Based on the grape, I knew that this would be a nice powerhouse red before I opened the bottle, and it doesn’t disappoint, but it is surprisingly smooth for a varietal with such high natural acidity. The aromas are rich and full of dark fruits supported by smoky oak and a hint of dried flowers. On the tongue, there’s no strong bite or rush of flavor. It’s a nice harmony of blackberry, currant, and oak, balanced with just the right amount of acidity. There’s a hint of almond on the finish, which is medium tannic and not too long. It would go beautifully with goat’s milk cheeses, grilled meats, or your favorite Spanish tapas.

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Aussie Hermit [Mar. 31st, 2007|06:00 pm]
Swirl, Sniff, & Sip
Last night, I spent the evening with some good friends at a dinner party. Kevin and Josh hosted the party in their beautiful new house. They just finished most of the basement to create a great rec room. We had lots of great food, great wine, and an all-around great time! I’m headed out a little later tonight as well, but I decided to open a bottle of wine and relax a little before I do. I had the perfect bottle for just such an occasion; it’s a light, white wine from McLaren Vale in Australia.

This is The Hermit Crab, a 2005 vintage blend of Viognier (70%) and Marsanne (30%) from the d’Arenberg winery. They produce a few different lines of both red and white wine and I’ve had some of their other labels in the past, and they’ve been of good quality. I found this one at the wine store for $16. I don’t often care for wines made from Viognier because they never seem to be very well balanced. However this one shows the real power of blending to change the character of a wine for the better. Marsanne is a grape that comes from the northern Rhone region in France, and the d’Arenberg winery began growing it about 12 years ago. It’s often used to blend with other white varietals of higher acidity because it has a softer, richer texture and flavor profile.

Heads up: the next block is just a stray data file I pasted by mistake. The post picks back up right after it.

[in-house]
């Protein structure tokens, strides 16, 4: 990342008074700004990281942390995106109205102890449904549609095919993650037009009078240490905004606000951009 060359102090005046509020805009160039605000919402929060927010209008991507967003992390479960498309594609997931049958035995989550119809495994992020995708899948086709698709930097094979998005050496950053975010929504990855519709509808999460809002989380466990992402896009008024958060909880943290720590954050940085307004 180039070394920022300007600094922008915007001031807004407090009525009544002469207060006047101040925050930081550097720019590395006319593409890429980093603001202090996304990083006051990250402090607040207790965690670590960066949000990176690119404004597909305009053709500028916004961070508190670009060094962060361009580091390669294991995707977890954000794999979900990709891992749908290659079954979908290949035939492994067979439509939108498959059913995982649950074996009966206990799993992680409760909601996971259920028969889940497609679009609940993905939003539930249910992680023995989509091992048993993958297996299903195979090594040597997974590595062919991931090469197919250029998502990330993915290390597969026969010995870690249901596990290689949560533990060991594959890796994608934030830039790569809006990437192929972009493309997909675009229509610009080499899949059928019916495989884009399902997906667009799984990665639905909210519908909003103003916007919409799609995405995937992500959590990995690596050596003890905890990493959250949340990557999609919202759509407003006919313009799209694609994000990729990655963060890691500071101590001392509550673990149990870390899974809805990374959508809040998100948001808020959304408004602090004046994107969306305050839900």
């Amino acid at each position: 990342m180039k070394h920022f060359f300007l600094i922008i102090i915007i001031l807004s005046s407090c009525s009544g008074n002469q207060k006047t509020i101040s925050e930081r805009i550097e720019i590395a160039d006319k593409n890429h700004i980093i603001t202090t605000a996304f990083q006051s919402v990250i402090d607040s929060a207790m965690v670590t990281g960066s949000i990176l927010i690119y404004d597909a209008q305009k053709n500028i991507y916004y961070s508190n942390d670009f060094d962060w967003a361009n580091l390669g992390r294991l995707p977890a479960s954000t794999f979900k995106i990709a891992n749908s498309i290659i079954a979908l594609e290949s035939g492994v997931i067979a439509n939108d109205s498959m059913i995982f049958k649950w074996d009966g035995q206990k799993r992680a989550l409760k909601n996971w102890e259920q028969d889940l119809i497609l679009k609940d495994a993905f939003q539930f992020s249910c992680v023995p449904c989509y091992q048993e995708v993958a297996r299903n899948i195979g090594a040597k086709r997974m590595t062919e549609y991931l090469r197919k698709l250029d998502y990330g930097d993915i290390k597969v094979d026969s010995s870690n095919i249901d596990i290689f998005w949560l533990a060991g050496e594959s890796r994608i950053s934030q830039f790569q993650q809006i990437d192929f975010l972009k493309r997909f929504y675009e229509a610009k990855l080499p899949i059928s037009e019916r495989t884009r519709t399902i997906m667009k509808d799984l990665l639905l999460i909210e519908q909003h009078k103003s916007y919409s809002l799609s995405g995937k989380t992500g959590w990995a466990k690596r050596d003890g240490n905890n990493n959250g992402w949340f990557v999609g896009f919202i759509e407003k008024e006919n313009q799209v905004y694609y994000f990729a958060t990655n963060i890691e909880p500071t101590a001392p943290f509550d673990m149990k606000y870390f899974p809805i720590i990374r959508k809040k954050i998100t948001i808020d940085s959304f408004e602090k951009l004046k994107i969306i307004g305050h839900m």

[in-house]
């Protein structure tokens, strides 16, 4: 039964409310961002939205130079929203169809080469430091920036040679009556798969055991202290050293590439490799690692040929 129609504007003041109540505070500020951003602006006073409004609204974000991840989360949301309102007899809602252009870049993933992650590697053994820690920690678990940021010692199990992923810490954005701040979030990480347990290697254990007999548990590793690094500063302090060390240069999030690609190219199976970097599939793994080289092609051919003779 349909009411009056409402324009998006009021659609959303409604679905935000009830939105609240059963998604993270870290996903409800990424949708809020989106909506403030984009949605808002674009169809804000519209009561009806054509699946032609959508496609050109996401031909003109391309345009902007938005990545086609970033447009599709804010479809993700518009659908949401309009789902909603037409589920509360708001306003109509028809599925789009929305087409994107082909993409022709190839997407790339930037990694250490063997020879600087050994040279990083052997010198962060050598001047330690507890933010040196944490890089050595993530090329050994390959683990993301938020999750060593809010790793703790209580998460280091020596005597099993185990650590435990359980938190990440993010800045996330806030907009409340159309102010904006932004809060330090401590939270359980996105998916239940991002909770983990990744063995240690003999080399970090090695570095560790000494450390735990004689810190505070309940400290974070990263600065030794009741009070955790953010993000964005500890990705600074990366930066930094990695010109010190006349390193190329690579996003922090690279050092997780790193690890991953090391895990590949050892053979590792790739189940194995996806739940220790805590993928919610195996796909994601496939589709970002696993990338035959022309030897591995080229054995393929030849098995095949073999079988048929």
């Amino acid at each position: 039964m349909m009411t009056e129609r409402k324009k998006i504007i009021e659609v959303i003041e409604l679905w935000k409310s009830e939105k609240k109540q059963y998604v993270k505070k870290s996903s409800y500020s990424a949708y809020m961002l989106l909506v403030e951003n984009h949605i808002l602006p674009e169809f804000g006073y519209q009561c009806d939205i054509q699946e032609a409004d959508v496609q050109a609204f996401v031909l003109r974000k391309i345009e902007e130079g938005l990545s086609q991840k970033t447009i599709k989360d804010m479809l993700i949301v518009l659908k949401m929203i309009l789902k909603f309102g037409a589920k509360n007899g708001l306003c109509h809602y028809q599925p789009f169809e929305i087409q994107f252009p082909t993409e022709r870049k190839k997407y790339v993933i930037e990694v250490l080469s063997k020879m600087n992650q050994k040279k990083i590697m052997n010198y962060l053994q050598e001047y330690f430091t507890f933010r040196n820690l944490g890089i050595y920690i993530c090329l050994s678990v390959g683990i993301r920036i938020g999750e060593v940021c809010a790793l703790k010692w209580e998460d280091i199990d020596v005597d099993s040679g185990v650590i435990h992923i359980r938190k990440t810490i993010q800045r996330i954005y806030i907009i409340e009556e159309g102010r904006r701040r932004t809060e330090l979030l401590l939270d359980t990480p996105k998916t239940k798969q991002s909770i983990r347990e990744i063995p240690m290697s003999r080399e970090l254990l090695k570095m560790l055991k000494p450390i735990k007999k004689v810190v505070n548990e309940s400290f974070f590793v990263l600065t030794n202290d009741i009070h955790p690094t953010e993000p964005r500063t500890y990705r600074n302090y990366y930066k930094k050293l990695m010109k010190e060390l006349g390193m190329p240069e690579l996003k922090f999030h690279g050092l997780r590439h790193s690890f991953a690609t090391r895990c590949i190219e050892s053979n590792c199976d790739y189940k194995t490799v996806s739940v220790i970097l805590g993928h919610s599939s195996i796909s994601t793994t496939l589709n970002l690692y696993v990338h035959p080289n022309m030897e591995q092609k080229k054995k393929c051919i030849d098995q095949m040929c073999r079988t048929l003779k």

The nose is light, sweet, and floral, with lots of honeysuckle and a hint of pineapple in the background. The flavor is nicely balanced, with limestone minerals supported by tropical fruit acidity to start. Grapefruit and mango are lurking in the background too. The finish is smooth and lightly buttery, and it reminds me a little of raw almonds or cashews. This would be killer with your favorite fresh seafood, including sushi.